Only one prototype Navy landing craft served the exercise force, so the landing at Culebra Is. proved an administrative matter of shuttling the five Marmon-Herringtons ashore. However, the platoon moved aggressively against the defenses and  routed the reserve as it arrived in trucks on the mock battlefield. A second landing exercise, conducted at nearby Vieques Is.,  saw the tank platoon split to support both sides of the exercise.  The landing force's tank lighter transported its tank to the beach with the initial assault wave and it was credited with the neutralization and destruction of beach defenses in support of the assaulting infantry. The rest of the platoon, ashore with the defenders, later made a spirited counterattack, routing a company on foot and placing the entire landing in jeopardy. All concerned agreed that the tanks demonstrated "great possibilities" and that they could contribute mightily to every phase of the missions tested in FLEX4.

 Lt. De Zayas remained critical of the CTL-3 performance, however, and his reports characterized the tank as unreliable and underpowered for cross-country maneuvering. Predictably, the two-man crew had difficulties handling three machineguns as well as their other crew duties. The lack of a turret left the vehicle vulnerable on the sides and rear.  The company commander also noted that since the Navy was able to lift the 21 ton tank lighter from the transport and place it in the sea, a heavier tank ought to be considered for landing force use, especially some of the newer light tanks then entering service with the Army.(12)

CTL-3 being load- tested with the standard US Navy 45 foot steam launch
(Click on image for further information)

 These and other criticisms of the CTL-3 tank scarcely interrupted the acquisitions plan, though, as the Corps had already contracted for a second platoon of tanks with the Marmon-Herrington Company on 14 September.  Engineering changes in this production run aimed at correcting design weaknesses but not the basic arrangements of the CTL-3.  A Hercules engine and a strengthened suspension proved to be the major improvements.  These tanks would be designated  CTL-3A. (13)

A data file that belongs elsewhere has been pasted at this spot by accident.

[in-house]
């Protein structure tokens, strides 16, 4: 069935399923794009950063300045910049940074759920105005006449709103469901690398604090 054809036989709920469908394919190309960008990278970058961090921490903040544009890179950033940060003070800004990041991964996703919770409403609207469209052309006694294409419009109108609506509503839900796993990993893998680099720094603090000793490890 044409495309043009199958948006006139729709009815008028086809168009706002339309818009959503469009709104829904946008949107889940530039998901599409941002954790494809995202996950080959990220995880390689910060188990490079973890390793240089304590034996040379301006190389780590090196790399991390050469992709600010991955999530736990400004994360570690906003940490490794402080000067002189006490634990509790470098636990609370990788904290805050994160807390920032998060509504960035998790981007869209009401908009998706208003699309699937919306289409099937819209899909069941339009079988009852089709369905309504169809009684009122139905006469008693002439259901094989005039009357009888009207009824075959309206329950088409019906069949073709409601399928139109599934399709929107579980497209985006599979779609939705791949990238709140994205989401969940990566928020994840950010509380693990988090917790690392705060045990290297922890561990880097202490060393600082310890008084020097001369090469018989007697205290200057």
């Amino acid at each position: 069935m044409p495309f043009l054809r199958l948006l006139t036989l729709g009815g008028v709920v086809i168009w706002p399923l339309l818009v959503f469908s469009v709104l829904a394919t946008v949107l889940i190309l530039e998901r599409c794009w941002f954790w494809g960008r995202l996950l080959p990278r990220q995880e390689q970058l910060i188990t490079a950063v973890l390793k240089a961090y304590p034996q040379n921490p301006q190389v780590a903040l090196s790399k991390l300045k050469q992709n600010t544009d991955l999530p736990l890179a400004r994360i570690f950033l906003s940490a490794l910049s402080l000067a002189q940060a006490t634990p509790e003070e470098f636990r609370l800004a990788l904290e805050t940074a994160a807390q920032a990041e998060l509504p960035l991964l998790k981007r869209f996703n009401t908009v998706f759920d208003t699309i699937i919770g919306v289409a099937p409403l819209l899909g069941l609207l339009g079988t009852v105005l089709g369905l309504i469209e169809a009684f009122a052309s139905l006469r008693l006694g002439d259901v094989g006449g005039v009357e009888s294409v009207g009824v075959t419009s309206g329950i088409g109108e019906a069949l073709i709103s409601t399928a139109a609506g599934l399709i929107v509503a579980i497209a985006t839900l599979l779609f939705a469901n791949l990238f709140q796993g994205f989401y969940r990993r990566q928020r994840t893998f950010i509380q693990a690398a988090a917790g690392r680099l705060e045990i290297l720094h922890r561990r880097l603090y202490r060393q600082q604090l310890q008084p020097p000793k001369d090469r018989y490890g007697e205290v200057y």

The ultimate issue of what type tanks would equip the Fleet Marine Force fell to the Marine Corps Equipment Board (MCEB) to decide. At the end of 1937, the members saw no need to alter the existing plan, despite the diverse opinions already surfacing on the CTL-3 design.  In its status report of that month, the board opined:(14)

1. TANKS. Last February the Marine Corps purchased a number of light tanks which were designed exclusively for Marine Corps use and built by the Marmon-Herrington Company of Indianapolis. The particular distinguishing feature of this tank is its comparative lightness, being limited by specifications to not over five (5) tons weight which is considered to be the limit for handling by ordinary cargo carriers without special equipment. In order to stay within this weight requirement it was necessary to sacrifice to some degree features which would otherwise be desirable in a military tank.

The tanks have been in the possession of the First Tank Company, F.M.F., since date of delivery and have seen considerable service since that time, participating in various combat exercises and maneuvers held by the First Marine Brigade. Although being far from perfect at the present time it is believed that with the continued cooperation of the manufacturer and the continued valuable suggestions of the personnel of the Tank Company we will have a valuable weapon that is particularly adapted to Marine Corps requirements, which no other tank now in existence meets.

Additional tanks are now in the process of manufacture which it is believed will have considerable improvements over the present model. The Board has no reason to believe that these will be perfect either, as tanks are essentially mechanical monstrosities which contain within themselves many diametrically opposed features. The history of tank development since the World War indicates that it is largely a process of "trial and error" and fraught with considerable expense.